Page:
We should be paying more attention to the changes under way in the superannuation industry, because they’ll affect us all.
WHILE superannuation may not be high up on the list of ‘dinner party conversations I can’t wait to have’, it is one of the biggest and most contentious industries in the country, and has a massive effect on the rest of business due to its investment power.
Right now it is undergoing yet another round of drastic changes, from the amount we contribute to the way financial advisers are paid.
It is a pity that superannuation is so tedious, because we really ought to be paying closer attention to this vital force in our economy.
I don’t pretend to follow every minute detail in the various debates raging across the sector but I was reminded of a number of issues while attending a luncheon this week held by the Association of Financial Advisers, at which Financial Services Council CEO John Brogden spoke.
The FSC effectively represents retail investment fund managers such as AMP, Investec, MLC and Colonial, to name but a few. These are typically independent or bank owned.
Some have their own sales force, others use the independent advisers, who are generally paid on commission.
This part of the industry has taken a battering from the industry funds, which have staked out the moral high ground in the debate over value for money and trustworthiness. The former was created by a series of advertisements that purported to show how much better off members of industry funds were because they didn’t pay commissions (even though they were paying millions for their promotional campaigns).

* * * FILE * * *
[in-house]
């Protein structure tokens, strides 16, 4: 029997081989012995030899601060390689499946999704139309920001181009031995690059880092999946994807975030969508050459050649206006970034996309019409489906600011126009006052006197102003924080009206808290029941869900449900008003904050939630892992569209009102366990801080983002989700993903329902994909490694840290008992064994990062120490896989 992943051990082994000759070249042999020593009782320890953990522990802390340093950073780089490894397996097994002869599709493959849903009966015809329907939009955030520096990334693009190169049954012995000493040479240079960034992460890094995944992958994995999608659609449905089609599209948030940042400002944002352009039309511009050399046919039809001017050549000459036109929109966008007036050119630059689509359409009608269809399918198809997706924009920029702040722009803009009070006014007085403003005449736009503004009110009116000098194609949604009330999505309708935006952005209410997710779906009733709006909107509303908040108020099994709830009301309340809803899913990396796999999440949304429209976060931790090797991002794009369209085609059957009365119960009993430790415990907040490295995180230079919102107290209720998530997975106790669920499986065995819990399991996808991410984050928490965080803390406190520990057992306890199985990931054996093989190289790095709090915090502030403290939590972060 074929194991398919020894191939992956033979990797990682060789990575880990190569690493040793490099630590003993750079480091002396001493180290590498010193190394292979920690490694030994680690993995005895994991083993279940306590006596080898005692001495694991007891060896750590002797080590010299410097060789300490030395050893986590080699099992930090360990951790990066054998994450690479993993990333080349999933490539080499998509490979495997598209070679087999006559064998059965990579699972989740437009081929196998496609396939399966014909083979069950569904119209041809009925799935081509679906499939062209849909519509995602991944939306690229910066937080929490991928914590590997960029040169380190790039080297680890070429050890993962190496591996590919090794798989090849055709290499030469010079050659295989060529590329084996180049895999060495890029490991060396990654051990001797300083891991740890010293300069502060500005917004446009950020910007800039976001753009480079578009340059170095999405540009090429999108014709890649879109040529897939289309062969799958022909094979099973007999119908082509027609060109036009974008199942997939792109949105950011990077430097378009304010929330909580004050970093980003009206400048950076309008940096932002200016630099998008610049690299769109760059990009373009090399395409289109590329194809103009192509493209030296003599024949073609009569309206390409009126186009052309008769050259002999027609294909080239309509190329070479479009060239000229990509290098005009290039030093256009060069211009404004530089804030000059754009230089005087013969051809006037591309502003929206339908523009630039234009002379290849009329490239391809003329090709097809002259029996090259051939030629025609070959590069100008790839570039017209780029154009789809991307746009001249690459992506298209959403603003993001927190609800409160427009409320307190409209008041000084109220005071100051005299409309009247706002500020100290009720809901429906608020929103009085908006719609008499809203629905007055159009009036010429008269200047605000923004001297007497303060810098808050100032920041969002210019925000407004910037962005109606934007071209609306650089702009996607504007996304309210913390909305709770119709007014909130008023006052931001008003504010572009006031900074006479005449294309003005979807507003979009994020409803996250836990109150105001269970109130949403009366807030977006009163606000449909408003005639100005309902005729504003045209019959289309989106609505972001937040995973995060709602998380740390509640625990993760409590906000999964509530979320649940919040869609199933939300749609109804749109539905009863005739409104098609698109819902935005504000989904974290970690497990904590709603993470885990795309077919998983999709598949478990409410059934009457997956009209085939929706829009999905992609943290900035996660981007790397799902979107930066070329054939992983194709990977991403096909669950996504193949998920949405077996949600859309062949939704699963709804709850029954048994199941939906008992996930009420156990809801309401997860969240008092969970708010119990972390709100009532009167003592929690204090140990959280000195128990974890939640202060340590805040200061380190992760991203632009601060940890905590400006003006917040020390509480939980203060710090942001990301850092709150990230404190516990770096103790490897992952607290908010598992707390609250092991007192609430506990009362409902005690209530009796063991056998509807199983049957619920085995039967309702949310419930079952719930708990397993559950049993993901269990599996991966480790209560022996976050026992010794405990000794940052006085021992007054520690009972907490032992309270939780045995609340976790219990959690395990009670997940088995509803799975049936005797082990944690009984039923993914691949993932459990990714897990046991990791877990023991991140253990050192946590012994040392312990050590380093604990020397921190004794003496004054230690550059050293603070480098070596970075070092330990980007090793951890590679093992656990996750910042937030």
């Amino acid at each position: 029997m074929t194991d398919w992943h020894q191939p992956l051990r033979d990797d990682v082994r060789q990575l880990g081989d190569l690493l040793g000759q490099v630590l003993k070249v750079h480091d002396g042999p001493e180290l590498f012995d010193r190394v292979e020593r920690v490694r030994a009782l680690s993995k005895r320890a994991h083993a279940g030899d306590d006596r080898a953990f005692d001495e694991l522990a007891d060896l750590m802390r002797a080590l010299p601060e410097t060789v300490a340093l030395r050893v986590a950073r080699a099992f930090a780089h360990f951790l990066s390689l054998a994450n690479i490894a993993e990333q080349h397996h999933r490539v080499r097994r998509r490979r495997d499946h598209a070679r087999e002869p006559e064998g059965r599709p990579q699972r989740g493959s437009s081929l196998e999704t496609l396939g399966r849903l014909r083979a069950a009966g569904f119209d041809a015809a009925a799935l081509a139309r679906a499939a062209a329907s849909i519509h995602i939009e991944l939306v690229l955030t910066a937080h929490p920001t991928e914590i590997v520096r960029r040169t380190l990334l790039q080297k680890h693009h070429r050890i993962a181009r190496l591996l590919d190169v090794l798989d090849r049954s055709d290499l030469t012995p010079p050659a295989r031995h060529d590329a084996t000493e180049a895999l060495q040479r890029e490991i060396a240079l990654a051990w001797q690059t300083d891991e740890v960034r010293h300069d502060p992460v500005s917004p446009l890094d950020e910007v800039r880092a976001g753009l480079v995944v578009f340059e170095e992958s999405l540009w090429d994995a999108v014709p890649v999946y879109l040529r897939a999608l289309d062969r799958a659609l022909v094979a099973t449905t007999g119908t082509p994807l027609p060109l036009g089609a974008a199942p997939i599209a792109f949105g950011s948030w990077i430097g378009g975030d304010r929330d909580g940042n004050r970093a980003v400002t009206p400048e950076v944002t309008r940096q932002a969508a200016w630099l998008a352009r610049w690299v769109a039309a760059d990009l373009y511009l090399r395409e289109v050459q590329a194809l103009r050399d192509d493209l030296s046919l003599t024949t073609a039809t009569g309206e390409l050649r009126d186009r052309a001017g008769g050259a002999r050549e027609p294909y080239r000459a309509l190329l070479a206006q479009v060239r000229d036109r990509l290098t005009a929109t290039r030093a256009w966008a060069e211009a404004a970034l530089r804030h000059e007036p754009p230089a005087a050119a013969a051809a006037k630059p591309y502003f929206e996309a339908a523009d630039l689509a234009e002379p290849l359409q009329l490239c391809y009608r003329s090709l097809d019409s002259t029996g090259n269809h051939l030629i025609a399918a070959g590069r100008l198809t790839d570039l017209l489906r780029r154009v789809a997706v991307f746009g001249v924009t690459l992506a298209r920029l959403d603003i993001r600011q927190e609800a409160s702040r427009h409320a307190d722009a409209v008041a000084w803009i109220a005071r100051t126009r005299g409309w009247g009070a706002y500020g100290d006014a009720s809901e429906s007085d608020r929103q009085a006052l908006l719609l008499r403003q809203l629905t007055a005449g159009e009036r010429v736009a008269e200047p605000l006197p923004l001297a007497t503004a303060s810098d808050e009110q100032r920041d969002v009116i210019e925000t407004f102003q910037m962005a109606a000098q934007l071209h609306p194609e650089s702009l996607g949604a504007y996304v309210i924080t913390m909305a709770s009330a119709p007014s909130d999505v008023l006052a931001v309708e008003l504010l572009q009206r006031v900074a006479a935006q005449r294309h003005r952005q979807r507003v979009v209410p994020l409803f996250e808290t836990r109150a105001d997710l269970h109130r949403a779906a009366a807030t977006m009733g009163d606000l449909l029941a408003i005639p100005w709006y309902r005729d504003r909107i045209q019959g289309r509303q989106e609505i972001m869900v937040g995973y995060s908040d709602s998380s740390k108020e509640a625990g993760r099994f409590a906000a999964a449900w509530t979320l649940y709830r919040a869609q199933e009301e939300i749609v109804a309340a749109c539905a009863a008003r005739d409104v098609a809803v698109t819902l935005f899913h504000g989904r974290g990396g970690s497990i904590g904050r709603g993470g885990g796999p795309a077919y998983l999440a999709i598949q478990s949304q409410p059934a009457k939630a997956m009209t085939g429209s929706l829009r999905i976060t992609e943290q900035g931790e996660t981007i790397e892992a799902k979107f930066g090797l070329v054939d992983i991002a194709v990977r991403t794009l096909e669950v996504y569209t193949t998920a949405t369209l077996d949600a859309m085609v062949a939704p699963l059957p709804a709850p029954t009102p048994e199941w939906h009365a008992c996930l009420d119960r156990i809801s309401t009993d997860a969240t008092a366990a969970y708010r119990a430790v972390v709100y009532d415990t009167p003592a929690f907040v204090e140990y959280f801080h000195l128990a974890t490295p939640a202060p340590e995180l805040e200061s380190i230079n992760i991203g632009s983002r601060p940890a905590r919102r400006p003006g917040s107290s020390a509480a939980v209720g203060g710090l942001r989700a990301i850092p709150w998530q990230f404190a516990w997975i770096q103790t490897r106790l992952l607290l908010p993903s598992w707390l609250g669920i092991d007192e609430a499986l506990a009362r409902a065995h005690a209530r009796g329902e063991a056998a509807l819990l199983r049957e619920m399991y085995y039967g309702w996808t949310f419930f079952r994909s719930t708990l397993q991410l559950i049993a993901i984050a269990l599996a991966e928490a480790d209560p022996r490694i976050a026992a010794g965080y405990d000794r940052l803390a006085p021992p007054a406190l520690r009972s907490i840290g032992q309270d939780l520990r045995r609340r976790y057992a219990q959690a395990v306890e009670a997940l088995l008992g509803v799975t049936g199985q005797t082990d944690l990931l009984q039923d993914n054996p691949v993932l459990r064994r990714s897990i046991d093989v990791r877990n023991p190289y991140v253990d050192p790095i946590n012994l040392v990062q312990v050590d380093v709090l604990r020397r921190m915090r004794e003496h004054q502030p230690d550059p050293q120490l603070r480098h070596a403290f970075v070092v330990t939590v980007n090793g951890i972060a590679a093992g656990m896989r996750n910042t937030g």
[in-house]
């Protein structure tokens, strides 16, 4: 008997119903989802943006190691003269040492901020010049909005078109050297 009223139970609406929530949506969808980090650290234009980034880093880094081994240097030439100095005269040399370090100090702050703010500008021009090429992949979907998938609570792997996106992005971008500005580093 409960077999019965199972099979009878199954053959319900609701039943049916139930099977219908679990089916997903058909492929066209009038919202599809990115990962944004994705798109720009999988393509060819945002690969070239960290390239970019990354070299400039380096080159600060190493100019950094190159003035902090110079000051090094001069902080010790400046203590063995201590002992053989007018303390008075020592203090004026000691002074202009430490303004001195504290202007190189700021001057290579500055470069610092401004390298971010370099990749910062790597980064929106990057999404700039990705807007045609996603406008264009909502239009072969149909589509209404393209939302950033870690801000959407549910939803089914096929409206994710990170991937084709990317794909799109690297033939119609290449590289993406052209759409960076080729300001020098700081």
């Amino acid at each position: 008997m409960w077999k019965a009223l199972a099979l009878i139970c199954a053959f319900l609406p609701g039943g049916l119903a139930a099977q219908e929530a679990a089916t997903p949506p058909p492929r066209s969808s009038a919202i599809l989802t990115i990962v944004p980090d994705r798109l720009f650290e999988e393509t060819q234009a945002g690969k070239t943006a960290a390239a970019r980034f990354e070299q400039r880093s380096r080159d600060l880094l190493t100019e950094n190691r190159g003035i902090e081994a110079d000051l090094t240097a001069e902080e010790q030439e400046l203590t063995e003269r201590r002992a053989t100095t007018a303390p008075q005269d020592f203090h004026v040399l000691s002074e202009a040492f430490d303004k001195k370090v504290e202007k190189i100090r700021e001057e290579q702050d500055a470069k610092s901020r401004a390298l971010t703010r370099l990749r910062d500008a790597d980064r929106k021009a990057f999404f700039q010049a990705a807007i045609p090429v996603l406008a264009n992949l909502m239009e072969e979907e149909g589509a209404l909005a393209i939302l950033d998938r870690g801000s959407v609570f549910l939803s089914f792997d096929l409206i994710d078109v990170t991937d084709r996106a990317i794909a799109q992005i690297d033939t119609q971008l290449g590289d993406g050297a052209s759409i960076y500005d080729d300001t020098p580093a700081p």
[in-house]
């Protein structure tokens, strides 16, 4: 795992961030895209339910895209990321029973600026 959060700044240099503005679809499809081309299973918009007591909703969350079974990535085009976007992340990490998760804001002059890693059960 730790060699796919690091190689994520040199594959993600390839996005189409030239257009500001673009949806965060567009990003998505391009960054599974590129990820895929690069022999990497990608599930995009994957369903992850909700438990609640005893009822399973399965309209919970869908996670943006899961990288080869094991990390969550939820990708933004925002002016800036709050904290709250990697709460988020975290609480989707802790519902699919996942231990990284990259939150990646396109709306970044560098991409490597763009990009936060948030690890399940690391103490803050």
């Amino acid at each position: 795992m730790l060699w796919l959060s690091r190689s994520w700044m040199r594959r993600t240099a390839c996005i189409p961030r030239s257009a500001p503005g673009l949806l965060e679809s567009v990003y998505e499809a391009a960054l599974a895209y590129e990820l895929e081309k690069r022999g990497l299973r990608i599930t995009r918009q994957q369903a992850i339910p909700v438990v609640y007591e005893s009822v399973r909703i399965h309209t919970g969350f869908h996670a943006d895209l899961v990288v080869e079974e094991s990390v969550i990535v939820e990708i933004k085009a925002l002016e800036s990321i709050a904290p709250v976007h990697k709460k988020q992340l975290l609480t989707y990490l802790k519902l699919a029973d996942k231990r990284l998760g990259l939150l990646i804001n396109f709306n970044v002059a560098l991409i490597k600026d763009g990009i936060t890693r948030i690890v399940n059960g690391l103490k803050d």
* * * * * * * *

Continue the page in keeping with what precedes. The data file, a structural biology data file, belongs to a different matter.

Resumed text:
The cause of retail funds and independent financial advisers was not helped by the failure of high-profile advice groups such as Storm Financial, even though such collapses are a mere drop in the bucket of the annual superannuation and investment market.
Industry funds, often union dominated, have taken advantage of their perceived better performance to stake out a whole host of beneficial arrangements with the federal government since the Labor Party won government.
Under the new industrial awards, for instance, default superannuation funds are now prescribed by the federal government. Industry funds dominate this, which by the nature of the way superannuation works means they will get a huge flow of funds and members for no effort at all.
Business has been somewhat mute on this subject but, of course, it is part of the industry fund cabal. Take Westscheme, a rare example of an industry fund based in Western Australia. It has three directors appointed by UnionsWA and three from the Chamber of Commerce and Industry WA, with an independent chair.
The chair is paid $114,490 and the directors $54,956. Who knows whether this is paid directly to the person or, in the case of those already working for unions or industry bodies, whether it goes back to their organisation. Either way it helps these organisations fund their vital executive positions. Not a bad annuity for capturing a government-mandated saving of 9 per cent of salary, soon to be 12 per cent.
As a result of the industry fund campaigning, the big change (among many) for the retail funds and independent advisers is the end of commission payments as we know it. This suits the industry funds, who are allowed to offer so-called free advice via their own sales teams to customers channelled through the unions, default superannuation mechanisms and associate entities, such as the ME Bank, some of them own.